Parasitoid foraging behavior is affected by habitat and host plant differences. Egg parasitoids also use a combination of oviposition-induced and host-derived cues to find host eggs. This study compared parasitism by Hadronotus pennsylvanicus (Ashmead) (Hymenoptera: Scelionidae) on two squash bug species, Anasa tristis (DeGeer) and Anasa armigera Say (Hemiptera: Coreidae), by placing sentinel squash and cucumber plants with egg masses of either of the two squash bug species in squash and cucumber fields in a 3-way factorial design. Host density of wild A. tristis egg masses in squash fields may have influenced parasitoid foraging behavior on sentinel plants. In the 3-way factorial design, parasitism was higher on sentinel squash plants and in squash fields overall. However, parasitism on A. armigera egg masses was highest on sentinel cucumber plants in squash fields and parasitism on A. tristis egg masses was higher on sentinel squash plants in either squash or cucumber fields and lowest on sentinel cucumber plants in cucumber fields. Results suggest that parasitoids were able to specifically orient to the combination of host plant and host cues associated with A. tristis egg masses on sentinel squash plants, but that they were more responsive to plant-induced cues associated with cucumber when searching for A. armigera egg masses. Parasitoids appear to utilize different combinations of host plant and host cues when searching for eggs of the two squash bug species.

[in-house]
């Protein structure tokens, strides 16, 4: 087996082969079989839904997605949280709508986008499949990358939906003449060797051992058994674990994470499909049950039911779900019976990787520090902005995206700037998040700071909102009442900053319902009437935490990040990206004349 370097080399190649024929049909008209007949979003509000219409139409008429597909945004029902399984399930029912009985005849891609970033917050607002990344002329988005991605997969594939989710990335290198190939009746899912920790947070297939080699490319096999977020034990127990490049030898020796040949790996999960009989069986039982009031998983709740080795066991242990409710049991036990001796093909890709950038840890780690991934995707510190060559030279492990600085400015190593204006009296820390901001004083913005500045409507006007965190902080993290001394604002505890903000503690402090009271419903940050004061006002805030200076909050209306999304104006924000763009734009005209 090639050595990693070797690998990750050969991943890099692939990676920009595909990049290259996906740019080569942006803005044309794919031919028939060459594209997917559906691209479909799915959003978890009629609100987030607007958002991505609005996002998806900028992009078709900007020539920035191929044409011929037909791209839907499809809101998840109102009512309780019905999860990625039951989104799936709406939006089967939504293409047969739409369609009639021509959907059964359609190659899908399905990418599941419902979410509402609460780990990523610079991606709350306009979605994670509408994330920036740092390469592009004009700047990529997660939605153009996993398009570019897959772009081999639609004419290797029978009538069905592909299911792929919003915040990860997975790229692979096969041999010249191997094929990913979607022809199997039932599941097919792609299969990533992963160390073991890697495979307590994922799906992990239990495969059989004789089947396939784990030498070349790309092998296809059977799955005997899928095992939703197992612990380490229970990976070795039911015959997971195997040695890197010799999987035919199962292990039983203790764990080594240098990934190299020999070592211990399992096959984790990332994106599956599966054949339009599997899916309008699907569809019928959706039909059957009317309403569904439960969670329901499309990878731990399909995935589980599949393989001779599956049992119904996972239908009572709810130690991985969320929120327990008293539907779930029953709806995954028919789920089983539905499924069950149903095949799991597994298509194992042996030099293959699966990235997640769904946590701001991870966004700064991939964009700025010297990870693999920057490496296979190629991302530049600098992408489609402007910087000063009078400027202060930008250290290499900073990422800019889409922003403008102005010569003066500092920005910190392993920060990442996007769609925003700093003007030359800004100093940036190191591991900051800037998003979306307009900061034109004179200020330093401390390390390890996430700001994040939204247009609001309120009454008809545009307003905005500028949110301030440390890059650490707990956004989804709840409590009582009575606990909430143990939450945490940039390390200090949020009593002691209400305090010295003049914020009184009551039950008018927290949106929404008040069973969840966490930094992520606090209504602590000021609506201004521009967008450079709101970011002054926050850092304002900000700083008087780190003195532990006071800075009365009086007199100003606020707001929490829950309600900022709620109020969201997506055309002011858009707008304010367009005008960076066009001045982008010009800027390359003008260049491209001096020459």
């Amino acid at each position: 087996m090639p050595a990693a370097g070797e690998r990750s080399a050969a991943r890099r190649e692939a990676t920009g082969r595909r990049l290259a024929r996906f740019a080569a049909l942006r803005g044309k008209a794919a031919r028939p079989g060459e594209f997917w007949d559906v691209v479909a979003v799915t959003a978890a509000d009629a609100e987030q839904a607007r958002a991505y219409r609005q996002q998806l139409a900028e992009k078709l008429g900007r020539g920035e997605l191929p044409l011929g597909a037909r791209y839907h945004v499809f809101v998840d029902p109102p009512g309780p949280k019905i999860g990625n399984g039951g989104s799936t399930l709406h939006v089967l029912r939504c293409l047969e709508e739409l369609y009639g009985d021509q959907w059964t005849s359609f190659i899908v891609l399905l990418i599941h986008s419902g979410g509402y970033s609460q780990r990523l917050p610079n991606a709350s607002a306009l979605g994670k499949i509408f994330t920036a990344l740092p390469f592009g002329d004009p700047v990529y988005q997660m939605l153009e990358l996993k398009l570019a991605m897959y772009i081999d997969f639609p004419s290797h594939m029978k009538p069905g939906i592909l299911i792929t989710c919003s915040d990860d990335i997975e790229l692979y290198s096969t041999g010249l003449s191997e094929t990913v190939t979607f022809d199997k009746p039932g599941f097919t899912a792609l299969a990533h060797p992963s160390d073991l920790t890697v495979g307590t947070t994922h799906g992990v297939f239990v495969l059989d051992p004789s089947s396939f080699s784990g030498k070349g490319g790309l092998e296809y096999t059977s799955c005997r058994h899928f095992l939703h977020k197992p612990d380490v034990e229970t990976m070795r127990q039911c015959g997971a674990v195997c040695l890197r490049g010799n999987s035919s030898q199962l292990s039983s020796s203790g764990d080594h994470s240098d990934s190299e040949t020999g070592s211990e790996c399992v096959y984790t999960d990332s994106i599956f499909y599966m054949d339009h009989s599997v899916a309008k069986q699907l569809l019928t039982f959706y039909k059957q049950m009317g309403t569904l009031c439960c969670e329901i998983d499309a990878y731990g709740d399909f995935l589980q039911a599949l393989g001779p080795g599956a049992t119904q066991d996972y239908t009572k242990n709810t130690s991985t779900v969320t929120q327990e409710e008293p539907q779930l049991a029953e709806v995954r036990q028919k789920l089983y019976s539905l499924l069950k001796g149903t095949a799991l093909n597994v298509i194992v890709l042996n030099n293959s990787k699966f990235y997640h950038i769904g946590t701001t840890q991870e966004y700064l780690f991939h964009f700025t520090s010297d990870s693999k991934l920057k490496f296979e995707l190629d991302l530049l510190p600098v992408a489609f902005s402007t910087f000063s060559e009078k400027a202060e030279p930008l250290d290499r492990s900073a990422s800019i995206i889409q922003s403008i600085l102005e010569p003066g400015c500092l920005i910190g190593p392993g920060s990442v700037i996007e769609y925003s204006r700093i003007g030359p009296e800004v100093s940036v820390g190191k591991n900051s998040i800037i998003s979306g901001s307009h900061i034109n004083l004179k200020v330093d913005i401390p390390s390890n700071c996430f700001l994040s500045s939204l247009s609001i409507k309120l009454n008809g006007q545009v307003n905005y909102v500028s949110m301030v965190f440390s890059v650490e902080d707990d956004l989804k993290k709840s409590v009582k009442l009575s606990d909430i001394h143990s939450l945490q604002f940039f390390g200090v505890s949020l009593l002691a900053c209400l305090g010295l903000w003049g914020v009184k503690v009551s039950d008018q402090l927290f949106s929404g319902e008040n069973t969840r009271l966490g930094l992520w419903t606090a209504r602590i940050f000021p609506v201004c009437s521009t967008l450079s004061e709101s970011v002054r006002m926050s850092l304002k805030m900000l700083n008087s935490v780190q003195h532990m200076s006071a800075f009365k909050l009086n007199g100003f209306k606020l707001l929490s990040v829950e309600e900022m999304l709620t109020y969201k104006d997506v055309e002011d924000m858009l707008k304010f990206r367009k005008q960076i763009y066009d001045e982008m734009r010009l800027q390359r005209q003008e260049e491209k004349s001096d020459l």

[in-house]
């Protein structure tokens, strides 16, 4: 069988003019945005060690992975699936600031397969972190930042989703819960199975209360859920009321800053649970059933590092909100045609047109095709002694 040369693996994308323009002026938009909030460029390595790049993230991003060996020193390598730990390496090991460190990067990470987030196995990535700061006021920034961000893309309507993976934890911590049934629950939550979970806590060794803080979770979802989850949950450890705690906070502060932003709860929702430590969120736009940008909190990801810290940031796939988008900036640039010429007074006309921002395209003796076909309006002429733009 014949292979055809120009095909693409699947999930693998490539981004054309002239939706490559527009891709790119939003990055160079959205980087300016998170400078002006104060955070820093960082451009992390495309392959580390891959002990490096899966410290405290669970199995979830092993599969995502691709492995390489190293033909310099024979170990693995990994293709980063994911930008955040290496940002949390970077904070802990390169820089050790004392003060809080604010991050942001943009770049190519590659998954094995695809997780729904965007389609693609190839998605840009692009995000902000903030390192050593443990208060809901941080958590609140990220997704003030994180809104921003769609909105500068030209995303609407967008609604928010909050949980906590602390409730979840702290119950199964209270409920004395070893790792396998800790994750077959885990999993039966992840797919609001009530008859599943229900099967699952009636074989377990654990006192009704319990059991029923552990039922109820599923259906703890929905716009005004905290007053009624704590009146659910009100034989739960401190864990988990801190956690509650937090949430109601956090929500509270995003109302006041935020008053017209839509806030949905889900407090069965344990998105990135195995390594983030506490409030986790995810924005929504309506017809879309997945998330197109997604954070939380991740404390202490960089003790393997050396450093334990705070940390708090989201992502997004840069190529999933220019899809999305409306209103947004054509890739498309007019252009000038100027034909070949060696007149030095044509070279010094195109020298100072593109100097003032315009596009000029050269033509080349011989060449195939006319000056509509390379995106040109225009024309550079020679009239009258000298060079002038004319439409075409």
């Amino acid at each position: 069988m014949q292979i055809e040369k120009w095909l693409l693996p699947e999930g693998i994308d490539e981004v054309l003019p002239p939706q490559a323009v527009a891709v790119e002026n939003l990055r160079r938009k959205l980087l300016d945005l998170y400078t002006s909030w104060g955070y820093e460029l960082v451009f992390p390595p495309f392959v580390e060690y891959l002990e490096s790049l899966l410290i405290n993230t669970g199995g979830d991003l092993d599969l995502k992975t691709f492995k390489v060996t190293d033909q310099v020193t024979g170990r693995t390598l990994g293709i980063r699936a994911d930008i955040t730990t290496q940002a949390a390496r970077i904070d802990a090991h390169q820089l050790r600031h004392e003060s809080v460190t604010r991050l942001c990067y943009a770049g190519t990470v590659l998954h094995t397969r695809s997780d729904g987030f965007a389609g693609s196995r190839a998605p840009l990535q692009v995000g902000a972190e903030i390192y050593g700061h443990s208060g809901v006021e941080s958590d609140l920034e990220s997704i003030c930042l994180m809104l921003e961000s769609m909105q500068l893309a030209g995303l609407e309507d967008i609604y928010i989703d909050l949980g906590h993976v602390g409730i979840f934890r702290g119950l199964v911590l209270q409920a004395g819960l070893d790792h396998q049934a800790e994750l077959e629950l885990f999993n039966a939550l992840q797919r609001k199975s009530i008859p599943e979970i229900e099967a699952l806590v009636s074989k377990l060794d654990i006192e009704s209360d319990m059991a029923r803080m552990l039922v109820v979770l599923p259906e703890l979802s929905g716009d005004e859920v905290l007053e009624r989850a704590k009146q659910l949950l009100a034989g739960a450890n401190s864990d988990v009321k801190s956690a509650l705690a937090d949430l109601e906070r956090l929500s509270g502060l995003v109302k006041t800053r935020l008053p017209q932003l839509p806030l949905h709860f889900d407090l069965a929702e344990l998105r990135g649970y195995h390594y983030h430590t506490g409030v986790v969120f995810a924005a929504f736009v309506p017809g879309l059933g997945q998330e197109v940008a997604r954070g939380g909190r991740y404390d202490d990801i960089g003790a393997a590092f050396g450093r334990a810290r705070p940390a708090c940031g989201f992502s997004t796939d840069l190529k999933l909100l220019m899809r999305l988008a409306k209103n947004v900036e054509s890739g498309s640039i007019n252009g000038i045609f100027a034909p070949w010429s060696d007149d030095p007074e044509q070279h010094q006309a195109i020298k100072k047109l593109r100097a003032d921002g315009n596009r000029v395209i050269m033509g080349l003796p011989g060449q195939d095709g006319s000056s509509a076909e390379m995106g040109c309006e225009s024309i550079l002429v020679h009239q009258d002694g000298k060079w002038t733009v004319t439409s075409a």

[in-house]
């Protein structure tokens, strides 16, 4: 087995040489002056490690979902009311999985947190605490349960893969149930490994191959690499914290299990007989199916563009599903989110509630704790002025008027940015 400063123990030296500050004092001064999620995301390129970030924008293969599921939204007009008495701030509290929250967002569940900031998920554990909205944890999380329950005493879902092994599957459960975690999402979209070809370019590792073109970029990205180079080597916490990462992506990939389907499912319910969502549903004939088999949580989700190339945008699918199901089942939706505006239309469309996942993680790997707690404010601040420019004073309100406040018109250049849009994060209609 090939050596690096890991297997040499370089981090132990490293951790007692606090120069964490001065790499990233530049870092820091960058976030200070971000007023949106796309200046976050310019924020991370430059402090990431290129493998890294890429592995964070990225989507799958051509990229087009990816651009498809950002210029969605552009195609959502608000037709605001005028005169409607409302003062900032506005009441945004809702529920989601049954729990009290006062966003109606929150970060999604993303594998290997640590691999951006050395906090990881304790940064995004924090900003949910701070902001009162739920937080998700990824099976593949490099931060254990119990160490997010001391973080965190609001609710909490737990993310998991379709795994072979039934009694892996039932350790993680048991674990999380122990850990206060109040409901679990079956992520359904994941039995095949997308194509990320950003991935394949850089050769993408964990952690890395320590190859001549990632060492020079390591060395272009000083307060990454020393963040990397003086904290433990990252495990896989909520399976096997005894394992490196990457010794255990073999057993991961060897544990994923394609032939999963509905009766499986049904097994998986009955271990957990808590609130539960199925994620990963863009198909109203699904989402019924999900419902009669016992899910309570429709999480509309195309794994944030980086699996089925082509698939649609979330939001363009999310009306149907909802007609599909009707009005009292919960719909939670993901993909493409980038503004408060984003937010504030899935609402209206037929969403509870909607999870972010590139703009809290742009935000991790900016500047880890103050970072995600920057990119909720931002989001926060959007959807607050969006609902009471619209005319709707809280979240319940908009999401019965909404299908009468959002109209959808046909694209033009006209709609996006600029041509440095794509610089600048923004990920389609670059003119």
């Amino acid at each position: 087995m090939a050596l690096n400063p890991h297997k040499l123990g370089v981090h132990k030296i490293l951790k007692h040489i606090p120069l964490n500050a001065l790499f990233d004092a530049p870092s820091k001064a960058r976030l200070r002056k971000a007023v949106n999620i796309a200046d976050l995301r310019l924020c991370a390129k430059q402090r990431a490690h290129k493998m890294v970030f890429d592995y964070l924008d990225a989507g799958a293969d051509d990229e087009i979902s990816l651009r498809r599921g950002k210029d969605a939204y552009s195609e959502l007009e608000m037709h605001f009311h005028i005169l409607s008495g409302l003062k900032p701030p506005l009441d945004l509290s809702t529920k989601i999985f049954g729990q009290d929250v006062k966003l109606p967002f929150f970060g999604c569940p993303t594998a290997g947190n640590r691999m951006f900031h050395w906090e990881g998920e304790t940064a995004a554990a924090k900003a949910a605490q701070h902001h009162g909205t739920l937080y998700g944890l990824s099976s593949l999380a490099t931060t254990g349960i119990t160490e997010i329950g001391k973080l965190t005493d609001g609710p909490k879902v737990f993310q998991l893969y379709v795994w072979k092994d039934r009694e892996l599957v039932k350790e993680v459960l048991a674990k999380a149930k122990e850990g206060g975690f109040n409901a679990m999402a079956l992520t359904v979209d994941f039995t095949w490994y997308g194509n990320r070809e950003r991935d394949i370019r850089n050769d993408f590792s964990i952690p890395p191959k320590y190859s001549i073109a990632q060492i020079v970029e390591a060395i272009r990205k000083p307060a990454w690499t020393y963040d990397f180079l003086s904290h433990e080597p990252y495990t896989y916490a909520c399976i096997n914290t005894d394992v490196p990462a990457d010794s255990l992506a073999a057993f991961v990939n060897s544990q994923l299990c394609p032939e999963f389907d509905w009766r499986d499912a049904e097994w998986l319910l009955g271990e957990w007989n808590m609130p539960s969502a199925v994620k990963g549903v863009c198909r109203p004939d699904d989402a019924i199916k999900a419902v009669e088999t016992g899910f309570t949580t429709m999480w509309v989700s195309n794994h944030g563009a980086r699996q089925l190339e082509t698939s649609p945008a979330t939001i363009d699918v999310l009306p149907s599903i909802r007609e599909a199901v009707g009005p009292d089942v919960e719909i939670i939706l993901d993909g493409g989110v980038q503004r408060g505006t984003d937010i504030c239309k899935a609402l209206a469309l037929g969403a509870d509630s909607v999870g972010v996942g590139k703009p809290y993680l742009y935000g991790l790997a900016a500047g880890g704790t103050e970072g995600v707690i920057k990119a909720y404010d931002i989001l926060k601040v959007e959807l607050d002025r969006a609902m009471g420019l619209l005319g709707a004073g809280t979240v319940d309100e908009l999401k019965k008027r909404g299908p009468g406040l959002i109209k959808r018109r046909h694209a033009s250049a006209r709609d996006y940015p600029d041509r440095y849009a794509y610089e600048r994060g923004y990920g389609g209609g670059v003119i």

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Vol. 51 • No. 3